In a major reversal, NFL Commissioner Roger Goodell admitted on Friday that the organization was wrong for not allowing NFL players to peacefully protest police brutality against Black people during the national anthem.
“We, the NFL, condemn racism and the systematic oppression of Black people,” Goodell said in a filmed statement posted to Twitter.
“We, the NFL, admit we were wrong for not listening to NFL players earlier and encourage all to speak out and peacefully protest,” he added. “We, the NFL, believe Black lives matter.”
Goodell’s statement comes after a week of protests swept the country in response to the Minneapolis police killing of George Floyd, a Black man who was handcuffed and pleading for air as a white officer knelt on his neck.
Goodell made no mention of Colin Kaepernick, the former San Francisco 49ers quarterback who started the movement to peacefully protest police brutality against Black people by taking a knee during the national anthem before NFL games.
Prior to the announcement, NFL star players from several teams came together and urged the football league to take a serious stance against racism and systematic injustice in the wake of Floyd’s death.
Odell Beckham Jr., Patrick Mahomes, Deshaun Watson, Tyrann Mathieu, Ezekiel Elliott and other NFL players pleaded with the league in a video posted to social media.
The NFL has resisted players’ efforts to peacefully protest racism and police brutality ever since Kaepernick began kneeling during the anthem in 2016.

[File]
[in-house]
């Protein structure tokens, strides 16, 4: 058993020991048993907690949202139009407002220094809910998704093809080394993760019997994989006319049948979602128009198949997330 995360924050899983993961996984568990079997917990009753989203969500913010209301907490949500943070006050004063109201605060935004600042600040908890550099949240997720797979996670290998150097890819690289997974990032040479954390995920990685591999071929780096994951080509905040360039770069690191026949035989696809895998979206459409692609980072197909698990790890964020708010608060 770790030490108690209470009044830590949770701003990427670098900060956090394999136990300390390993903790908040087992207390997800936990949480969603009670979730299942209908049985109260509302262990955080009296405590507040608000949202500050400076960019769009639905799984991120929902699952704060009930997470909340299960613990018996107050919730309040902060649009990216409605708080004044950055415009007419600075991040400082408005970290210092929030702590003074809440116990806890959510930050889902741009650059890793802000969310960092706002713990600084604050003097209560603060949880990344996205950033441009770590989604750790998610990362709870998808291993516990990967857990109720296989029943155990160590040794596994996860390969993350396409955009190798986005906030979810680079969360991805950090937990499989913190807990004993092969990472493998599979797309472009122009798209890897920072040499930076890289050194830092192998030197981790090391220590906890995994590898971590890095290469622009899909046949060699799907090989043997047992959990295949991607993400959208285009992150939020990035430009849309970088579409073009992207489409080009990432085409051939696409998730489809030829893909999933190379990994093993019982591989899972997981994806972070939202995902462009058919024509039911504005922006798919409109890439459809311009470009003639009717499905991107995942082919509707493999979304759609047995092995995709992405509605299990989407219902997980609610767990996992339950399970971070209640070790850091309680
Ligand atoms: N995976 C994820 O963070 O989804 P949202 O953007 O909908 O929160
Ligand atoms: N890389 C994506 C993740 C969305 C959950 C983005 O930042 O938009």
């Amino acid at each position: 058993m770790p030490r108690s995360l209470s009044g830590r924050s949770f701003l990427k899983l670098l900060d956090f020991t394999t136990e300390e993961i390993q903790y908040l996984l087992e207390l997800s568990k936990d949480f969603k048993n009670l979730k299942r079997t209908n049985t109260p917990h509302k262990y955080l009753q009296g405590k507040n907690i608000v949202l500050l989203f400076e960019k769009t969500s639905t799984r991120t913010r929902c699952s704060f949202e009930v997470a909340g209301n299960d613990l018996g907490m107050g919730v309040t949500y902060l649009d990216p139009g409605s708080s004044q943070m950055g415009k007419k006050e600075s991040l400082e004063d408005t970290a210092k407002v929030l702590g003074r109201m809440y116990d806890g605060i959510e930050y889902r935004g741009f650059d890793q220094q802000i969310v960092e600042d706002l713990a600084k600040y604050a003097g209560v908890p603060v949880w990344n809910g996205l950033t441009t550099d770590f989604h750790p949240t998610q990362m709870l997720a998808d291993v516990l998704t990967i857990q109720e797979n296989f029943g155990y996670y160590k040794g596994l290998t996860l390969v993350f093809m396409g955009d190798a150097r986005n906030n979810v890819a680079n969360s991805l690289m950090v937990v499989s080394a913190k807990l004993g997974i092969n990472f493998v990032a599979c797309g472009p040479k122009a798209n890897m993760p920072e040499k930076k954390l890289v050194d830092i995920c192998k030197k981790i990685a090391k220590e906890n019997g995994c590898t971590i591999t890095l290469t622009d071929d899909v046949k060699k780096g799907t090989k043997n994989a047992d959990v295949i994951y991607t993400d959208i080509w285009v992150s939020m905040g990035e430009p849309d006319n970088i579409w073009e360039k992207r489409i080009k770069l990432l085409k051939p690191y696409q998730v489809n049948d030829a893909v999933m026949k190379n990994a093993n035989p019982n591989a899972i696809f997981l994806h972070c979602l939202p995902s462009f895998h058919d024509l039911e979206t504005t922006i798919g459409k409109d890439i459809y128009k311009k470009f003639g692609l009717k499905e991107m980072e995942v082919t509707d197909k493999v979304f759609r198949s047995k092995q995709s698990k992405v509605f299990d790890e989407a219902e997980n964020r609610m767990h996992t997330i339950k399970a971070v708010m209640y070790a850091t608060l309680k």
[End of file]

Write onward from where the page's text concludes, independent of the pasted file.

More players joined the protest, but the league attempted to put an end to them by banning any form of kneeling during the national anthem in 2018.
Kaepernick became a free agent in 2017 but has not been signed onto a new team, despite continuing his training. In 2019, the NFL and Kaepernick settled a legal dispute in which the athlete accused the league of colluding to keep him from joining any teams.
Even after recruiters from seven teams came to watch Kaepernick practice last year, he reportedly still has not received any offers.
All week, protesters have marched in nearly every major city to demand systematic change in light of Floyd’s death, as well as the many other deaths of Black people in the U.S. at the hands of police or white vigilantes.
In March, Breonna Taylor, a 26-year-old EMT, was shot to death after Louisville, Kentucky, police broke into her home with a drug warrant while looking for someone else.
In February, two white men killed Ahmaud Arbery, a 25-year-old Black man, while he was jogging because they thought he was a burglar but no charges were brought against the men until June.